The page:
Originally published in our Tennessee Music Issue  There is a remarkable story tucked halfway through Bessie, Chris Albertson’s biography of the blues singer Bessie Smith, in which Smith approaches a circle of robed North Carolina Klansmen, places one hand on her hip,… by Amanda Petrusich | Nov, 2020

Playlists curated by your favorite musicians and writers. by Brittany Howard, Kiese Laymon, Rosanne Cash, Kelsey Waldon, & others | Nov, 2020

An introduction to the Music Issue’s Icons Section Beyond my eye, beyond the death and decay of matters left behind and unsettled, the music ringing up above my head told a thousand stories of bounty and belonging, and it glimmered… by Danielle A. Jackson | Nov, 2020

Originally published in our 2007 Music Issue  In a remarkable 1963 appearance with Juilliard professor and friend, Hall Overton, at the New School in New York, Monk demonstrated his technique of “bending” or “curving” notes on the piano, the most… by Sam Stephenson | Nov, 2020

Originally published in our North Carolina Music Issue.  I wanted to start with the wild weeds and the creaking wood on the front porch, walking up to Nina Simone’s childhood home in Tryon, North Carolina. I wanted to start where… by Tiana Clark | Nov, 2020

An essay from the Greatest Hits Music Issue The first songs that I listened to by Talibah Safiya had this soft, sweet, plaintive quality. There is something else underneath if you listen a bit closer: a little loneliness. The knowledge… by Jamey Hatley | Nov, 2020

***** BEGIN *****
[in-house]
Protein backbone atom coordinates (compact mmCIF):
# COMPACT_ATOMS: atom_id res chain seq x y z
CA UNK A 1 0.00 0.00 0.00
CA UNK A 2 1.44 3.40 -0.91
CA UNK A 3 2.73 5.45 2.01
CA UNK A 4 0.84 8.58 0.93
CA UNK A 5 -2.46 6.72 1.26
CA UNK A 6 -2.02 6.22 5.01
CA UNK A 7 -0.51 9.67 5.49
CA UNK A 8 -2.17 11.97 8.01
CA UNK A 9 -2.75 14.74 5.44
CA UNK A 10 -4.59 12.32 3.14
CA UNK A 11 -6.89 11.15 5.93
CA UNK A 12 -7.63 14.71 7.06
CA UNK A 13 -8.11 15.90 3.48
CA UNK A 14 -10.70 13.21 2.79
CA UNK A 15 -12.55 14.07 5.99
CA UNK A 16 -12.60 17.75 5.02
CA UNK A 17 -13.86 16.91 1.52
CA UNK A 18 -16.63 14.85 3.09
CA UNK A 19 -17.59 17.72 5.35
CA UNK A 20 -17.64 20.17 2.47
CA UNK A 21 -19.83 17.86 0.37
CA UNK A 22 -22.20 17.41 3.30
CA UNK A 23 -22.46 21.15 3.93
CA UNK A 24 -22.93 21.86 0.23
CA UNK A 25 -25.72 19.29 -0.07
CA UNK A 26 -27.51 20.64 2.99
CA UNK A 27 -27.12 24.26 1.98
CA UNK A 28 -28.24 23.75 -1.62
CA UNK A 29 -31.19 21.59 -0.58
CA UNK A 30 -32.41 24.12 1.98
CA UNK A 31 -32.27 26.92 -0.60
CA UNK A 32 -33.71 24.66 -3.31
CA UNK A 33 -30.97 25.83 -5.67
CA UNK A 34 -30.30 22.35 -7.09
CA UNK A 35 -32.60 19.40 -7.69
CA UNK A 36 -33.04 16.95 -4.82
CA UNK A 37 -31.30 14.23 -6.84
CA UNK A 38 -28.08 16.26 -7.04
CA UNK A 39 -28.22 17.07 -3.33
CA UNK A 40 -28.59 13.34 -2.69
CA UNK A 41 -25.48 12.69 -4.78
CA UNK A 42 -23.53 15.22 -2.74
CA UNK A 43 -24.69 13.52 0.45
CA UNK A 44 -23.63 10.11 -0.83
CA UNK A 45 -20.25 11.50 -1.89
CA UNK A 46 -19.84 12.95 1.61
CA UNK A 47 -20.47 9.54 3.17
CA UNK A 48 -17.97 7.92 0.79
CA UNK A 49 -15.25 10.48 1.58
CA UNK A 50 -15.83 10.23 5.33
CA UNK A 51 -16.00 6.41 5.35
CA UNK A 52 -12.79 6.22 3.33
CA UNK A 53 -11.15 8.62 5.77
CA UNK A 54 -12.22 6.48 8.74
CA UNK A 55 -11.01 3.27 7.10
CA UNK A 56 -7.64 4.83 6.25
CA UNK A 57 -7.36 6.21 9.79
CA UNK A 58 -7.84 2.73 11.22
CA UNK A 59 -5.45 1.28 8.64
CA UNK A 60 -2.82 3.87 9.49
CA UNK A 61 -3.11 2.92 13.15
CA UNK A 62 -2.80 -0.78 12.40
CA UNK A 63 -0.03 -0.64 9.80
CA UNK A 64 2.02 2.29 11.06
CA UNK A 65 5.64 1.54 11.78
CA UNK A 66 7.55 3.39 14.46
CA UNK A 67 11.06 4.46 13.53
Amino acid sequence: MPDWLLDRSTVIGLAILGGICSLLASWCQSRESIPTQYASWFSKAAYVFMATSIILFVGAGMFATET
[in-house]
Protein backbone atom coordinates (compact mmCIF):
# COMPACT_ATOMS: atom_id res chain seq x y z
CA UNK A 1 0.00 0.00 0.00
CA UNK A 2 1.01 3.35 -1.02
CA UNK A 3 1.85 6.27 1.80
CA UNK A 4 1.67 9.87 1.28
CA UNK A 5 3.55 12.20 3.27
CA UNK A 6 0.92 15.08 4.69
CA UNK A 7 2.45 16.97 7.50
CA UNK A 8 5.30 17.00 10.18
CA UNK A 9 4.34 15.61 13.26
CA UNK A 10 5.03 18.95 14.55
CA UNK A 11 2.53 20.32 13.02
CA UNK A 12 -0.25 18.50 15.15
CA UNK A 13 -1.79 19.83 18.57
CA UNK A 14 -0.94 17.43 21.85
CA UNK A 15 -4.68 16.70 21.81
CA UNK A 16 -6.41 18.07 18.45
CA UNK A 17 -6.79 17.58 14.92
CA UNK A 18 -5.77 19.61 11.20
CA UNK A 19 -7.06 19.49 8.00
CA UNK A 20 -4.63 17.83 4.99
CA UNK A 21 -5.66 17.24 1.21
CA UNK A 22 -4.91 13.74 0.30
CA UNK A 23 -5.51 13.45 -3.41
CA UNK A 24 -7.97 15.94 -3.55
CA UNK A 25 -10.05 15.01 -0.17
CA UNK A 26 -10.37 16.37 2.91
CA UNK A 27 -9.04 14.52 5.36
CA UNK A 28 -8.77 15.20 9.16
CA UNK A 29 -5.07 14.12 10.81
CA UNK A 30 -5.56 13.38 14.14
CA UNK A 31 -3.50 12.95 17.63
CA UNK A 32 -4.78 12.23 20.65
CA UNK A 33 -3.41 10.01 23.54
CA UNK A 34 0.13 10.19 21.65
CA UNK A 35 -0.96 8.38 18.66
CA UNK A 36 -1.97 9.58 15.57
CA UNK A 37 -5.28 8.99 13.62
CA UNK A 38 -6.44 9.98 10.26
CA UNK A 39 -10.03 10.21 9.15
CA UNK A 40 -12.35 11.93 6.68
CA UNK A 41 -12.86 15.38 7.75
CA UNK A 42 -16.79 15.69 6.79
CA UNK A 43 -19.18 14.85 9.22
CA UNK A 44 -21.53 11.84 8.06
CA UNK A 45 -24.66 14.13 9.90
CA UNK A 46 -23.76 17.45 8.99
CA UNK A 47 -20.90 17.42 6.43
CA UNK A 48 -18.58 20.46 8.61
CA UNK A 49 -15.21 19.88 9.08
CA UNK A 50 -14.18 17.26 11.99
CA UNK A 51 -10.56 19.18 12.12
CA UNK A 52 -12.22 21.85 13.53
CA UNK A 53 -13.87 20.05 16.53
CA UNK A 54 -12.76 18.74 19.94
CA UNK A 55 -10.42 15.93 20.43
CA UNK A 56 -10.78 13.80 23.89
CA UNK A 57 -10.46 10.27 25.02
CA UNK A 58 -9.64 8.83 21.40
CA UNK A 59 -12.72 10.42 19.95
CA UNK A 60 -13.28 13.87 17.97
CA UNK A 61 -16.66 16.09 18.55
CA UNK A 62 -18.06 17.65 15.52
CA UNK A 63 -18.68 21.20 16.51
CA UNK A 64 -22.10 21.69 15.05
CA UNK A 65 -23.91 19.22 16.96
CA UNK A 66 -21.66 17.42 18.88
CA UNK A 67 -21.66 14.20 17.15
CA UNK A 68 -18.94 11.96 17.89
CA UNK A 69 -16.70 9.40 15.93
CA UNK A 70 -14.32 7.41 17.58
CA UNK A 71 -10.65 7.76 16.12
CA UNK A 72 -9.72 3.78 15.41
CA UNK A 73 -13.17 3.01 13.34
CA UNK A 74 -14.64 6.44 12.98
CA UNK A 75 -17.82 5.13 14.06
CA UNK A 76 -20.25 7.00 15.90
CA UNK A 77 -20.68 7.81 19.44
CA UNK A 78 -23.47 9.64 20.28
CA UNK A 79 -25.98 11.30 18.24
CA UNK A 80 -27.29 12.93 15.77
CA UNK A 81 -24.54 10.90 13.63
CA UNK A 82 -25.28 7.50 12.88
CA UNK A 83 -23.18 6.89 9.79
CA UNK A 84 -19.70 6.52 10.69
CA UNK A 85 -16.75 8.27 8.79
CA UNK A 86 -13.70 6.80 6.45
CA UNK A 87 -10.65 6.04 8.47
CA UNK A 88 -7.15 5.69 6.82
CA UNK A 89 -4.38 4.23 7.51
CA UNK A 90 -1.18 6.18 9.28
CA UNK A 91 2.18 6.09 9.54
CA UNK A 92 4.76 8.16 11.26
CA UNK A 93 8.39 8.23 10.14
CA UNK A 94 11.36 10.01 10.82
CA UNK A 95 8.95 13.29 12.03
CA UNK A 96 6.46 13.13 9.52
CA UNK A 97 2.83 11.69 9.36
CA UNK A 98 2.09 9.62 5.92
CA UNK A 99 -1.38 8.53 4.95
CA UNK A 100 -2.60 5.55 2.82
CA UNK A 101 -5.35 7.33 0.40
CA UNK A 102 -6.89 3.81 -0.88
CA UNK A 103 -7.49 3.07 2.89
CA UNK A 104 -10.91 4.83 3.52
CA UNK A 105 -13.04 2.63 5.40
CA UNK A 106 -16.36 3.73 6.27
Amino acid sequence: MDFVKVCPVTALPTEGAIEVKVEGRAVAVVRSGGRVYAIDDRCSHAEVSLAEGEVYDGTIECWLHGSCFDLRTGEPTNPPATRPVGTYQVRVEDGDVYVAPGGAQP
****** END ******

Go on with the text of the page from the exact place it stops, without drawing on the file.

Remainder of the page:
An introduction to the Greatest Hits Music Issue How does the South inform my music? How do I describe the sound that your bare feet make when they pat the cool, packed red dust under them? How do I describe… by Brittany Howard | Oct, 2020

 A Letter from the Editor, Food Issue. Quiet as it is kept, and widely as it has become forgotten, those who do the cooking and the farming know that those who only eat what is cooked for them and served… by Alice Randall | Mar, 2021

Augusta Palmer

Augusta Palmer is an award-winning filmmaker, media scholar, and an assistant professor of communication arts at St. Francis College in Brooklyn, New York. Her latest film, an animated short called A is for Aye-Aye: An Abecedarian Adventure, was installed at the New York Public Library’s main building for several months in 2015–2016, and has screened at festivals from New Zealand to New Jersey.
February 16, 2017

“No one can tell you why Memphis is as magical as it really is,” said artist and washboard player Jimmy Crosthwait when I interviewed him for The Blues Society, my documentary film-in-progress about the Memphis Country Blues Festivals of the late 1960s. He wasn’t talking only about the magic of a beautiful sunset, a joint, and the sound of the blues, all of which were in profound profusion at the festivals. He was remembering something more elemental, what one of the organizers, the irrepressible Randall Lyon, called the eroico furore, or poetic fury: “It was beautiful to be involved with people who had this heroic enthusiasm for what they were doing.” The Memphis Country Blues Festivals, held yearly from 1966 to 1969, changed the way Memphians—and Americans—think about the blues, and they couldn’t have happened anywhere else.